What does the borrowed pitch do for us? Back in the day there was an expression to 'jazz it up' to give a thing a bit of something new, something exciting, something different. From a dash of salt for a stew, to a new color for a different cut of cloth for a coat, to a new dance step, to using a C# in the key of C major to find V7 of ii, we often look to 'jazz a thing up a bit' to freshen up what might have become the mundane.

We all look to do it in our lives, as musical artists and now music theorists, we simply look to understand the why of the 'jazzing up' so to speak. In knowing the theory of it, , creative new ideas for how to jazz up something else down the road are energized too, and can begin a whole creative process for new works.

In theory. Once we realize that a pitch we come across is not diatonic to the song we're working on, we can investigate what it is adding to the music we are making. Is it just one non diatonic pitch in a melody line? Then probably a blue note or passing tone. Is it a non diatonic pitch in a chord and progression? What key is that chord diatonic too? Can we look at that key for ideas or resources to better understand and create solutions for voicings, find a parent scale for soloing over or through the chord? Chances are it'll be a V7 of something.

These sorts of investigative tools are what the theory cats use to find new ways to solve the same old same old. Is part of an artist always looking for something new, a new combination of elements to better express their ideas and emotional statement? Could be.

The evolution of our Americana musics over the last 100 years find many of our legends also as the exploratory visionaries of their day, that looked to push the existing boundaries of the art worlds they inherited. Does this happen in just music? No. All the fine arts have their visionaries and an evolution to the theory of the principles of their artform. It's just a natural process as new generations of folks come along, learn the existing body of knowledge in their times and create anew. For example, can you visualize when painted pictures were two dimensional?

Art ~ Bowl of gumption. Not sure where this comes from as it been around for so long now. But at some point some boss somewhere said to a crew member 'better get a bigger bowl of gumption in the AM if you want to keep work with this crew.' Cool. Gumption. Good. I thought oh ... like oats for the horses. Gumption is our inner voice that says 'I got this.' Gumption is also very sticky stuff, makes us stick to it, see it all through and finish strong.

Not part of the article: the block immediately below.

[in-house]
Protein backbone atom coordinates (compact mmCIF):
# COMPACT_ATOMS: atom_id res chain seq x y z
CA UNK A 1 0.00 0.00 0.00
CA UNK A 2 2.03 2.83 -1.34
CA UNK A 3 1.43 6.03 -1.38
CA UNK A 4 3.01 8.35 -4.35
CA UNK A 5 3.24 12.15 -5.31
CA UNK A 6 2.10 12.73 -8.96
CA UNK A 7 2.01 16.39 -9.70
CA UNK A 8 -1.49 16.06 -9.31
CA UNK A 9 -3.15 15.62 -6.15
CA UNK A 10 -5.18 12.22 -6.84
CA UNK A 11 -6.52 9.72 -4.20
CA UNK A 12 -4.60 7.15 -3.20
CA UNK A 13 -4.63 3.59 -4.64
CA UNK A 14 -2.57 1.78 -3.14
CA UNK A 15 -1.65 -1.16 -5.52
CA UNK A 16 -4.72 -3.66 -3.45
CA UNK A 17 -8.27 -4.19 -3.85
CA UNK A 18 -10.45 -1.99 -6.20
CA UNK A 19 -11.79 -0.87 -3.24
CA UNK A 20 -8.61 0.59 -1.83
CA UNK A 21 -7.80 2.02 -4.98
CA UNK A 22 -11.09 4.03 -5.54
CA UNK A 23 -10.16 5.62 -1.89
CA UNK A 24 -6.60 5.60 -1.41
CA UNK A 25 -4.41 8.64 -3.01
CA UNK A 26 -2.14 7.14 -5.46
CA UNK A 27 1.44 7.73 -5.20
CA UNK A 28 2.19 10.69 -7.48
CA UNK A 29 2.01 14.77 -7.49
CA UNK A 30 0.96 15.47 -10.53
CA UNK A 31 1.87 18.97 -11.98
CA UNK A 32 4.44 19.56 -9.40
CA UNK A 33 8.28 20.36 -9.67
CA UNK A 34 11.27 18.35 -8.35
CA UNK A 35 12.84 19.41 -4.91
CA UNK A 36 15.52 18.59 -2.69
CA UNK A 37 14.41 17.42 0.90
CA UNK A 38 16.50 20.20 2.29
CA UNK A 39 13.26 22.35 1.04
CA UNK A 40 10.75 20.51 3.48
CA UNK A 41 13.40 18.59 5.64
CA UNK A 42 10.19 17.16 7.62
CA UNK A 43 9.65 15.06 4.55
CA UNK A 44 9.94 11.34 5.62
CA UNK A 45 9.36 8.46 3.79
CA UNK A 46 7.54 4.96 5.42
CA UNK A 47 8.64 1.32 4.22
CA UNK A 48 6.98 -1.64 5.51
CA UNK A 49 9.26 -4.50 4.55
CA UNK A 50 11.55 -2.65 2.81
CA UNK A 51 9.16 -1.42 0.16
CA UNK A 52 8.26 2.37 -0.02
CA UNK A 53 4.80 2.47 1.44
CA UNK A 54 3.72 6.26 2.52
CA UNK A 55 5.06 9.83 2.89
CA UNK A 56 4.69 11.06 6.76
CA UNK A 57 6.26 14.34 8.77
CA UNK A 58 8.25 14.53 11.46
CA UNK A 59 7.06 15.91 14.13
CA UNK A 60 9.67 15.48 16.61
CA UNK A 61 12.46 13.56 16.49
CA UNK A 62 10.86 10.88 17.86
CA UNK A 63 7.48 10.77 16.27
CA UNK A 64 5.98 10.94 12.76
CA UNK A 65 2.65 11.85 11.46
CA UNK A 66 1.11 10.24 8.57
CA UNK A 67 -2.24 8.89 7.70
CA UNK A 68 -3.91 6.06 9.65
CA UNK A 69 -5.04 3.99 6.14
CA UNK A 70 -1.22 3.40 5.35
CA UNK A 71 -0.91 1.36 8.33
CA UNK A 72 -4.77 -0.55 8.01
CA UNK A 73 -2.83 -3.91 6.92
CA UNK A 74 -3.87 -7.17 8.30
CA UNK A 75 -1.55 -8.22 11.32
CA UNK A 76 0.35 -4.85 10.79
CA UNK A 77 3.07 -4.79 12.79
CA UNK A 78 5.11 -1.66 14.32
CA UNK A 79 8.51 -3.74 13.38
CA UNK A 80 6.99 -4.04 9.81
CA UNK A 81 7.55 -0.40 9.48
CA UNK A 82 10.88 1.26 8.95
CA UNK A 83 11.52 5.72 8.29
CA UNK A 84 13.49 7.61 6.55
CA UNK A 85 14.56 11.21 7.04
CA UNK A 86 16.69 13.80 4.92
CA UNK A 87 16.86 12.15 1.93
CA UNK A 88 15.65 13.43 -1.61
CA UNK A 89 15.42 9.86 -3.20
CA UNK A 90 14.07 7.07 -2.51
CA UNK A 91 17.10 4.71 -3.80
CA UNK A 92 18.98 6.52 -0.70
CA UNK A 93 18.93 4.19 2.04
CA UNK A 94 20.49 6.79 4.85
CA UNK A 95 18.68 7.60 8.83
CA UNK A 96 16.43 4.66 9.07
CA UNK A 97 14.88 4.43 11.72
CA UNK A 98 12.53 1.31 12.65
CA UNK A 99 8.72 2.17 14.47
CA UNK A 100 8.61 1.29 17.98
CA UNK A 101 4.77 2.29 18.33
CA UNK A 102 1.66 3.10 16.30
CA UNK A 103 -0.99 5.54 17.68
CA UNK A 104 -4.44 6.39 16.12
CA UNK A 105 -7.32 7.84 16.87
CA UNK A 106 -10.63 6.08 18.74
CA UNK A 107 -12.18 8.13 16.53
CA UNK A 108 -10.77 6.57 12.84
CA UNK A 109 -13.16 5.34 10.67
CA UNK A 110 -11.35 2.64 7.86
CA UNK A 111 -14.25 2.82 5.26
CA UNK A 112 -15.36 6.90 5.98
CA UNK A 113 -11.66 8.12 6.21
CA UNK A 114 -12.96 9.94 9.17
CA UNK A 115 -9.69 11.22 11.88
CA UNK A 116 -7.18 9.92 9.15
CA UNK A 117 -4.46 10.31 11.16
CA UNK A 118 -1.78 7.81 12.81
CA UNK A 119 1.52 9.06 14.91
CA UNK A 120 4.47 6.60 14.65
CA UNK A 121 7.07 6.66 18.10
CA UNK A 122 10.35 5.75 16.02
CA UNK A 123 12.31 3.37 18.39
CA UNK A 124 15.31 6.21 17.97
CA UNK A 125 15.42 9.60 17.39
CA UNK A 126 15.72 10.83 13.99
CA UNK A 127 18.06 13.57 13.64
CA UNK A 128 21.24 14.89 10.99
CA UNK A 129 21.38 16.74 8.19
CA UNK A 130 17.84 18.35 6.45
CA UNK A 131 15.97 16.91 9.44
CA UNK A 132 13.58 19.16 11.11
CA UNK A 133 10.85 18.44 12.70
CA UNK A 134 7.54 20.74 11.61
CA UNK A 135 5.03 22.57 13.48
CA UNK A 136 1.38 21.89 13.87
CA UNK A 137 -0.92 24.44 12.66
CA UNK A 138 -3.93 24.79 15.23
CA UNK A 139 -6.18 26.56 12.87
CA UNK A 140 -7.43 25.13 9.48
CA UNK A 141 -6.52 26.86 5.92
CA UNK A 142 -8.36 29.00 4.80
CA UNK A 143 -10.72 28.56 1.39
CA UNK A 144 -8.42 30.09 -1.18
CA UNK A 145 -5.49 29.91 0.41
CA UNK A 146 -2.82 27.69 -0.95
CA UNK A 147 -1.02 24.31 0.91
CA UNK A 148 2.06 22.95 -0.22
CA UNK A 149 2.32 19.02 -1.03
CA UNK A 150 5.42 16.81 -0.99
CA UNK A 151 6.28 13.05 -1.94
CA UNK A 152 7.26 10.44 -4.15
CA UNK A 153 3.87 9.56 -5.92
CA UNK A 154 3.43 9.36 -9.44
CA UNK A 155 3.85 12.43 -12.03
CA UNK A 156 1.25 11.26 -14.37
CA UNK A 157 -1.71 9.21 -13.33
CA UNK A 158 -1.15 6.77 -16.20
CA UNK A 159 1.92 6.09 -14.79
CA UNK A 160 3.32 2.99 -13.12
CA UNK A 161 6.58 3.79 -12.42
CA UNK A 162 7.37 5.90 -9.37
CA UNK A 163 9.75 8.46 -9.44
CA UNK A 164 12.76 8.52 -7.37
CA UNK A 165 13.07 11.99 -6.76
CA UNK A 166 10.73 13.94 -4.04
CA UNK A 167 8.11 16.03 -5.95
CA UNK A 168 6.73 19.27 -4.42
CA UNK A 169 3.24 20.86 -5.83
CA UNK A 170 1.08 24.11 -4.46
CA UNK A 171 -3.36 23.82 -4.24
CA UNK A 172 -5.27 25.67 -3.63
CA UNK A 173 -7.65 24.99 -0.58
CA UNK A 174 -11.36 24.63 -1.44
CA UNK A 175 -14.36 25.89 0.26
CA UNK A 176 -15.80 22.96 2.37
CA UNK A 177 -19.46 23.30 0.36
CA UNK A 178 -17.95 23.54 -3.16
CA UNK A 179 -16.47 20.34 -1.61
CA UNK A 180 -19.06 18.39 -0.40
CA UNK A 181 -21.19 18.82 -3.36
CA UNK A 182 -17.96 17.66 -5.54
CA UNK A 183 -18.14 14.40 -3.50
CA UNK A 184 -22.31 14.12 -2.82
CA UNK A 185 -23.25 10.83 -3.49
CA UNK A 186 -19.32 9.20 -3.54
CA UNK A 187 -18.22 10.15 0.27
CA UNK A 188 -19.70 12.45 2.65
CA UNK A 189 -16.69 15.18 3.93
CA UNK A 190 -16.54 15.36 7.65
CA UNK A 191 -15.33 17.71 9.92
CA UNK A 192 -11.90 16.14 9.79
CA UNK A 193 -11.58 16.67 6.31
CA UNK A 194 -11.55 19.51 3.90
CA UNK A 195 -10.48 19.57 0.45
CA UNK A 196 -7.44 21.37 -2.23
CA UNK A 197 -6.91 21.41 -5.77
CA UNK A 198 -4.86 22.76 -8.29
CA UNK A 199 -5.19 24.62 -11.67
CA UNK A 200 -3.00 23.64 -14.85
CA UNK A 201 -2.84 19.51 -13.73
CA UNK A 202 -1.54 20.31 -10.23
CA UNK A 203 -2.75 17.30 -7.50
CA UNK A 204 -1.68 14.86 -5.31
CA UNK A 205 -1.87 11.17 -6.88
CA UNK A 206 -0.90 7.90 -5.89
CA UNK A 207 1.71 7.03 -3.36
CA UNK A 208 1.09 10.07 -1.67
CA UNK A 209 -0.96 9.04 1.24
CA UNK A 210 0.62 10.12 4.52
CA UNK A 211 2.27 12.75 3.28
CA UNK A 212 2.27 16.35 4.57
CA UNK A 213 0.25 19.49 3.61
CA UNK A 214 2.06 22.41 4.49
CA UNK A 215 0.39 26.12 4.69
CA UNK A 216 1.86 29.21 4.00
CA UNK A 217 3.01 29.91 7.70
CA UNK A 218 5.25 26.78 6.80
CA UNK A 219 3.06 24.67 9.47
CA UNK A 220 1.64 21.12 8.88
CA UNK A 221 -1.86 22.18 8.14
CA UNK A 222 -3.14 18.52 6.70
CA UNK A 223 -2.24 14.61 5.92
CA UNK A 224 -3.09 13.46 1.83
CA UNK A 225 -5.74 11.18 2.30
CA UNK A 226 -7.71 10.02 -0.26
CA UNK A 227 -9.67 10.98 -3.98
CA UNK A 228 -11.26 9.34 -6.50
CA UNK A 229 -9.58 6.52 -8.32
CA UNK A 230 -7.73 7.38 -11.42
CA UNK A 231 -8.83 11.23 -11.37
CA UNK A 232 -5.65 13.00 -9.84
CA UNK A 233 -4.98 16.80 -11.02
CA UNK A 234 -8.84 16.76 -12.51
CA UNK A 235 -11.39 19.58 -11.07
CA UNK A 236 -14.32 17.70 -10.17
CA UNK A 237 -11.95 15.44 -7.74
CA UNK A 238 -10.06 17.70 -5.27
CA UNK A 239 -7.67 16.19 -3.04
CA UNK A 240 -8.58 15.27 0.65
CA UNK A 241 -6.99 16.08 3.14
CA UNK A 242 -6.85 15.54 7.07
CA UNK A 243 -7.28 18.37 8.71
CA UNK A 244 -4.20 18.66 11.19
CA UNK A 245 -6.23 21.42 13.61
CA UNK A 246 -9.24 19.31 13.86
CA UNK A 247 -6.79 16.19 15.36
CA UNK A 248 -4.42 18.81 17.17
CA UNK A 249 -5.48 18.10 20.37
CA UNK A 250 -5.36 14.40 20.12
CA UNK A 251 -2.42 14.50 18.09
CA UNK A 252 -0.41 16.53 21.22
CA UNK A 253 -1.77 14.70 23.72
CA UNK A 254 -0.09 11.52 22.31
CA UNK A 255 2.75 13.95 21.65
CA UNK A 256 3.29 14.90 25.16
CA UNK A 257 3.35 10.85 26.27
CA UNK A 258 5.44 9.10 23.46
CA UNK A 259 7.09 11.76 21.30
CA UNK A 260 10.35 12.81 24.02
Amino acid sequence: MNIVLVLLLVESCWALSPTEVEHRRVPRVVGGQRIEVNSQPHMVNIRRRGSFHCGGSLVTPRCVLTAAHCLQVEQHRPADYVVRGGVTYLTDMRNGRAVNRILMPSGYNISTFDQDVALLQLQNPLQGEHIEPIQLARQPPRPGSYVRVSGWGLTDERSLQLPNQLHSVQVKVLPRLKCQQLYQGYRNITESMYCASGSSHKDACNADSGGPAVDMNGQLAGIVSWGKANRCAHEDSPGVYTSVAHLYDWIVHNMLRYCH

"The lesson being that in life, you control what you can."
wiki ~ Michelle Obama

Art ~ Break the rules. Established rules in music tend to create a particular sound and style of music, often of a distinct historical period. For example, if we follow the part writing rules of 17th century counterpoint we'll probably sound a bit baroque and hopefully a bit like Bach. 'Learn the rules first then break them' as your music demands. Rules also create real templates or forms for creating songs, which when performing gets us all collectively on the same page, right now. So things just go along quicker, and when the 'breaks' do occur in the art being created, it's really no big deal. It's more of an evolution from an existing form or style than something out of the blue, although that happens too. Is there really anything out of the blue in music anymore?

wiki ~ J.S.Bach

Art ~ Bring it (slang). Just really a slang term to capture the extra energy juice we each can bring to what's at hand and needing to be done. In blues mostly but all of our Americana styles too. As today we can find the blues pert near everywhere in Americana musics, that when performing our stories for an audience of folks, there's an extra energy possible to be channeled, theirs, back to the musicians, to really make a memorable moment for all. We can make and store up extra juice for later by being more confident and competent in what we're doing.